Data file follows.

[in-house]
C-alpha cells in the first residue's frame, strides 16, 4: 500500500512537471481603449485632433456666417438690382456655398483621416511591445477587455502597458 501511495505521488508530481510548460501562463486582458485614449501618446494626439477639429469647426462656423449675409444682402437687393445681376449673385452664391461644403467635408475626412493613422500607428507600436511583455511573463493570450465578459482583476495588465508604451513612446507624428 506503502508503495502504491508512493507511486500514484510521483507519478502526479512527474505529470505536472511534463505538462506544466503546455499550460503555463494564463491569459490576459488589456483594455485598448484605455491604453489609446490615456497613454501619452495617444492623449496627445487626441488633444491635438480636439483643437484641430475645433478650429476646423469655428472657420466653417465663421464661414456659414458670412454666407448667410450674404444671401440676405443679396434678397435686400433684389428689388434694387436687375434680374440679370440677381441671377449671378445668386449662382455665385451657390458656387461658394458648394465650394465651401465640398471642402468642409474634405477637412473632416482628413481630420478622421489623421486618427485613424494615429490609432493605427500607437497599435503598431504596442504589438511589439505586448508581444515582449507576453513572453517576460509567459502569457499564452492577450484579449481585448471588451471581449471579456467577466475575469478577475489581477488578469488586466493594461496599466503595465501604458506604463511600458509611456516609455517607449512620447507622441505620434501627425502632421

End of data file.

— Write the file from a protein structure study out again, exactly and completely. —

[in-house]
C-alpha cells in the first residue's frame, strides 16, 4: 500500500512537471481603449485632433456666417438690382456655398483621416511591445477587455502597458 501511495505521488508530481510548460501562463486582458485614449501618446494626439477639429469647426462656423449675409444682402437687393445681376449673385452664391461644403467635408475626412493613422500607428507600436511583455511573463493570450465578459482583476495588465508604451513612446507624428 506503502508503495502504491508512493507511486500514484510521483507519478502526479512527474505529470505536472511534463505538462506544466503546455499550460503555463494564463491569459490576459488589456483594455485598448484605455491604453489609446490615456497613454501619452495617444492623449496627445487626441488633444491635438480636439483643437484641430475645433478650429476646423469655428472657420466653417465663421464661414456659414458670412454666407448667410450674404444671401440676405443679396434678397435686400433684389428689388434694387436687375434680374440679370440677381441671377449671378445668386449662382455665385451657390458656387461658394458648394465650394465651401465640398471642402468642409474634405477637412473632416482628413481630420478622421489623421486618427485613424494615429490609432493605427500607437497599435503598431504596442504589438511589439505586448508581444515582449507576453513572453517576460509567459502569457499564452492577450484579449481585448471588451471581449471579456467577466475575469478577475489581477488578469488586466493594461496599466503595465501604458506604463511600458509611456516609455517607449512620447507622441505620434501627425502632421